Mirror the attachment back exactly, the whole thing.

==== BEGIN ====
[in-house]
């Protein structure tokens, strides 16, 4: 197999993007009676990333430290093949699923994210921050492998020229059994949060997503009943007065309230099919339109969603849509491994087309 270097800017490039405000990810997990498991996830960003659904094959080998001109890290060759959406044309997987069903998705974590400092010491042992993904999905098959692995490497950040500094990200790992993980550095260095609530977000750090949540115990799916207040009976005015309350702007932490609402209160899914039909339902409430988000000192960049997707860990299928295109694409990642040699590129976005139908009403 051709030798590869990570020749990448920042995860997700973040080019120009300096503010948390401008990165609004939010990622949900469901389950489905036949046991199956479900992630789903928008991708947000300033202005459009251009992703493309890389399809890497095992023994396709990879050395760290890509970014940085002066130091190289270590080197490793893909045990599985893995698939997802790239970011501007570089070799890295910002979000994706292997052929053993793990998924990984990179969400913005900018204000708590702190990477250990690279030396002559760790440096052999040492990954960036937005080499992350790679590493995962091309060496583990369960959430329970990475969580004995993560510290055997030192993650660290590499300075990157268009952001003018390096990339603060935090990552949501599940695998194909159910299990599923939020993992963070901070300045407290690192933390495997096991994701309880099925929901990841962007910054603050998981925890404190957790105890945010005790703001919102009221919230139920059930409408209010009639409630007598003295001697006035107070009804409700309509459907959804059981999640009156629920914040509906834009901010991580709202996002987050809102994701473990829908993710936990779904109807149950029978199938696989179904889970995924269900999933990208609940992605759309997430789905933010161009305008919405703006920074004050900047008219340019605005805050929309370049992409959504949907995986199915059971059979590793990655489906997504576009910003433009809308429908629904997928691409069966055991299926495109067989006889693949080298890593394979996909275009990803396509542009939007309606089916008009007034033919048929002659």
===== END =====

[in-house]
């Protein structure tokens, strides 16, 4: 197999993007009676990333430290093949699923994210921050492998020229059994949060997503009943007065309230099919339109969603849509491994087309 270097800017490039405000990810997990498991996830960003659904094959080998001109890290060759959406044309997987069903998705974590400092010491042992993904999905098959692995490497950040500094990200790992993980550095260095609530977000750090949540115990799916207040009976005015309350702007932490609402209160899914039909339902409430988000000192960049997707860990299928295109694409990642040699590129976005139908009403 051709030798590869990570020749990448920042995860997700973040080019120009300096503010948390401008990165609004939010990622949900469901389950489905036949046991199956479900992630789903928008991708947000300033202005459009251009992703493309890389399809890497095992023994396709990879050395760290890509970014940085002066130091190289270590080197490793893909045990599985893995698939997802790239970011501007570089070799890295910002979000994706292997052929053993793990998924990984990179969400913005900018204000708590702190990477250990690279030396002559760790440096052999040492990954960036937005080499992350790679590493995962091309060496583990369960959430329970990475969580004995993560510290055997030192993650660290590499300075990157268009952001003018390096990339603060935090990552949501599940695998194909159910299990599923939020993992963070901070300045407290690192933390495997096991994701309880099925929901990841962007910054603050998981925890404190957790105890945010005790703001919102009221919230139920059930409408209010009639409630007598003295001697006035107070009804409700309509459907959804059981999640009156629920914040509906834009901010991580709202996002987050809102994701473990829908993710936990779904109807149950029978199938696989179904889970995924269900999933990208609940992605759309997430789905933010161009305008919405703006920074004050900047008219340019605005805050929309370049992409959504949907995986199915059971059979590793990655489906997504576009910003433009809308429908629904997928691409069966055991299926495109067989006889693949080298890593394979996909275009990803396509542009939007309606089916008009007034033919048929002659």